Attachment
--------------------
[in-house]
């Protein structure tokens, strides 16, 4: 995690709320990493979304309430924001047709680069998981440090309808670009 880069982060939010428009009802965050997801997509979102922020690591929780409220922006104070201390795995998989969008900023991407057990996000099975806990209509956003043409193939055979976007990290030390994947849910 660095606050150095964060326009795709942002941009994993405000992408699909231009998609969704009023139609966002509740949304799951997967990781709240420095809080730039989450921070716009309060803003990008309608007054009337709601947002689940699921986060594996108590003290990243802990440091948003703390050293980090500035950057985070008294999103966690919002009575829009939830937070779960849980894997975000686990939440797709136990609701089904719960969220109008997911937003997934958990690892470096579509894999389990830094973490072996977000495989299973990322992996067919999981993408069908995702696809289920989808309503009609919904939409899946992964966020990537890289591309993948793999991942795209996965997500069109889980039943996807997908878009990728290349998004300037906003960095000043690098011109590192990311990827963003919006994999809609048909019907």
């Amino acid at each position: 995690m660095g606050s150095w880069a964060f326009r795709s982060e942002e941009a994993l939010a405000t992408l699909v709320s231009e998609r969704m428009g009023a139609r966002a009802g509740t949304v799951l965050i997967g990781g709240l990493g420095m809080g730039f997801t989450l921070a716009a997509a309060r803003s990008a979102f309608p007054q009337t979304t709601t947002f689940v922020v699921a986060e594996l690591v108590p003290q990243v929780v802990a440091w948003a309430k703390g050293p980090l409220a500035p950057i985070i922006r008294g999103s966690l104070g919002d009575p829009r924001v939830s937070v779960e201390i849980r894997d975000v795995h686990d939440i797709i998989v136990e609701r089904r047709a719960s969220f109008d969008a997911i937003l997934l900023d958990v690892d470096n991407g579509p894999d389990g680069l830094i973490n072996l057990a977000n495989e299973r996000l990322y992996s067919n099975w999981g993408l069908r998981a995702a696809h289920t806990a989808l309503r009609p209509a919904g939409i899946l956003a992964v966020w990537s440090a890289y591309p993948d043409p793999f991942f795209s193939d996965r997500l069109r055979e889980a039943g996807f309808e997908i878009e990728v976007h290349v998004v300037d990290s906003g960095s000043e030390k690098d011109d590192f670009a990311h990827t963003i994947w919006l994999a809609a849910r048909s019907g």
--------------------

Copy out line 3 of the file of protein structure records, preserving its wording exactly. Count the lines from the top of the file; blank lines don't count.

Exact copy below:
């Amino acid at each position: 995690m660095g606050s150095w880069a964060f326009r795709s982060e942002e941009a994993l939010a405000t992408l699909v709320s231009e998609r969704m428009g009023a139609r966002a009802g509740t949304v799951l965050i997967g990781g709240l990493g420095m809080g730039f997801t989450l921070a716009a997509a309060r803003s990008a979102f309608p007054q009337t979304t709601t947002f689940v922020v699921a986060e594996l690591v108590p003290q990243v929780v802990a440091w948003a309430k703390g050293p980090l409220a500035p950057i985070i922006r008294g999103s966690l104070g919002d009575p829009r924001v939830s937070v779960e201390i849980r894997d975000v795995h686990d939440i797709i998989v136990e609701r089904r047709a719960s969220f109008d969008a997911i937003l997934l900023d958990v690892d470096n991407g579509p894999d389990g680069l830094i973490n072996l057990a977000n495989e299973r996000l990322y992996s067919n099975w999981g993408l069908r998981a995702a696809h289920t806990a989808l309503r009609p209509a919904g939409i899946l956003a992964v966020w990537s440090a890289y591309p993948d043409p793999f991942f795209s193939d996965r997500l069109r055979e889980a039943g996807f309808e997908i878009e990728v976007h290349v998004v300037d990290s906003g960095s000043e030390k690098d011109d590192f670009a990311h990827t963003i994947w919006l994999a809609a849910r048909s019907g």